Ready? Make an icon that’s 158x158. Save it as “apple-touch-icon.png,” and put it in the root folder of your website. Wow that was easy.

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Making Your Footer Stay Put With CSS

by Jonathan Longnecker in Design, Tutorials

One problem I run into pretty frequently when coding a site in to XHTML and CSS is making my footer dock to the bottom of the screen. It’s especially annoying if you have a page that’s short on content and the footer, which happens to be a different color that the body background doesn’t stay at the bottom of the browser window. I can hear you say, “But why don’t you just do a fixed position on it. That’s easy enough.” True, but if you do that then it’s always at the bottom of the screen no matter how tall the window is. So if I have a page with a lot of content that footer shouldn’t show up until the content is done. How do we fix this? Let me show you. Here’s what the problem looks like:

Footer is broken

This tutorial assumes a few things: 1. That you know basic HTML formatting, and 2. That you have a pretty good understanding of CSS.

So first we need to make sure that everything except the footer is inside a container div. So your code would look something like this:

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Lessons from the Music Industry

by Jonathan Longnecker in Business, Personal

Music IndustryI’m a frequent reader of Seth Godin’s blog, and his recent entry “Music Lessons” is mostly right on the money.

I think everyone is in agreement that the music industry has been ripping us off for years; their business model from 1950 is dead, and they’re floundering around trying to figure out what to do. Copy protection; while a decent first tackle at the problem; should have been dropped years ago. Suing your own customers. Stupid. Yeah, yeah we’ve heard all this before.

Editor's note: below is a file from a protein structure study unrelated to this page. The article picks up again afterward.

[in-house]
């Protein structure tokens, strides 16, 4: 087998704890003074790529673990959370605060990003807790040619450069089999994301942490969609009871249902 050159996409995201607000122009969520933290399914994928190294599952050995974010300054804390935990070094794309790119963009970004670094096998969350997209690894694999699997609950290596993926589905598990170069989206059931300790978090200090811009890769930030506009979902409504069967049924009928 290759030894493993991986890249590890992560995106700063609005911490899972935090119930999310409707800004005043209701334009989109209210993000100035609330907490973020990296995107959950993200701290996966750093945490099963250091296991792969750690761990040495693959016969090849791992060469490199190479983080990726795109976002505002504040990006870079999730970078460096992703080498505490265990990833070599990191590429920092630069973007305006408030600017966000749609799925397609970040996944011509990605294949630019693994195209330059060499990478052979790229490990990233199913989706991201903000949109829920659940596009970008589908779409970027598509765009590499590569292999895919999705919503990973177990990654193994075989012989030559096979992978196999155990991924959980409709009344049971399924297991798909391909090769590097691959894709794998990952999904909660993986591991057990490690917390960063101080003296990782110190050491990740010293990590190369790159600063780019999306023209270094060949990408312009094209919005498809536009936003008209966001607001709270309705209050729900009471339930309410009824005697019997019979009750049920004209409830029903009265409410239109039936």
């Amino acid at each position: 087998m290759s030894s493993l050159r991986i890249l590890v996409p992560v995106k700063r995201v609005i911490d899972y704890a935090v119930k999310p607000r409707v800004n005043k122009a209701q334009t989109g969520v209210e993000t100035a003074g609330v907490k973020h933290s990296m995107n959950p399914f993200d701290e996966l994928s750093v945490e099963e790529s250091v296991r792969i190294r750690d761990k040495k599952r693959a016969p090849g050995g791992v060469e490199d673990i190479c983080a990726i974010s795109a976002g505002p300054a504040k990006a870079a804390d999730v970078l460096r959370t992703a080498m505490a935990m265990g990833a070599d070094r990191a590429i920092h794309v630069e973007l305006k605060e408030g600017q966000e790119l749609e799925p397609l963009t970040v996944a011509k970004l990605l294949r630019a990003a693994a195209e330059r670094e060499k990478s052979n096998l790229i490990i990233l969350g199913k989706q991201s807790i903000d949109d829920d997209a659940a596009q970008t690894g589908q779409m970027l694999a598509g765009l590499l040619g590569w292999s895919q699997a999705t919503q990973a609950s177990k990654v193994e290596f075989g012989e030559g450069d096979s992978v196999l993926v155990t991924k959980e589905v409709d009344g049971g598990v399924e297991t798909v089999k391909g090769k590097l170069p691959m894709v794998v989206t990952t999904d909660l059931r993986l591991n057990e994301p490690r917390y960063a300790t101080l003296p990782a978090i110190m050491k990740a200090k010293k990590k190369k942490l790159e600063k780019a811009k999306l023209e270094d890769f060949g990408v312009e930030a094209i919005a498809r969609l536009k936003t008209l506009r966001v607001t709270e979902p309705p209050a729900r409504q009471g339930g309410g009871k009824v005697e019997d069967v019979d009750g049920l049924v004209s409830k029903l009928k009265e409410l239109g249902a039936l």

What makes Godin’s entry so interesting is that he reminds us that it can happen to any business.

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What’s Your Thing?

by Nate Croft in Personal

Years ago while I was in college, I worked for several different major retailers over a period of about two years. I did a stint at The Home Depot loading cement bags and heaving potting soil. I survived a Christmas season as your friendly neighborhood consumer electronics consultant at Best Buy. And believe it or not, I even worked a desperate couple of months at Bed Bath and Beyond.

It was great time in my life, but I wasn’t aware of it until much later. At the time, I was miserable.

The purely logical, problem solving part of my brain must have been put in charge for a while because I was looking at things from a very narrow perspective then. I needed money. To get money, I needed a job. So I got one. Now I had some money. There was a very “*happy word* and Jane” sort of simplicity at work here. For various reasons, (none of which included being fired, thank God) I switched from one job to the next, trying to find one that I could stick with. I really wanted to work, to do a good job and enjoy doing it. But that wasn’t happening.

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Welcome to 2008!

by Jonathan Longnecker in Business

So technically I’m writing this in the latter portions of 2007, but no matter. As you can see, the ol’ 47m site is looking a bit different as of 2008. That’s right, we’ve finally given ourselves a proper website. It was becoming apparent that we needed our own site to “live up to” the standards we were setting for out clients. Of course we always wanted it to be that way, but finding time is another matter.

See that big “Subscribe” button top right? Use it.

The more we thought about it we realized that we just needed to make time. It’s funny how easy it is to loose track of what’s important. Granted, there are some days that getting money in to pay the mortgage is priority, but as a business we have to look beyond day-to-day tasks. Setting up a true portfolio and blog to share our thoughts with the world will likely have a much farther reaching impact long term than finishing up that magazine ad today. But anyway…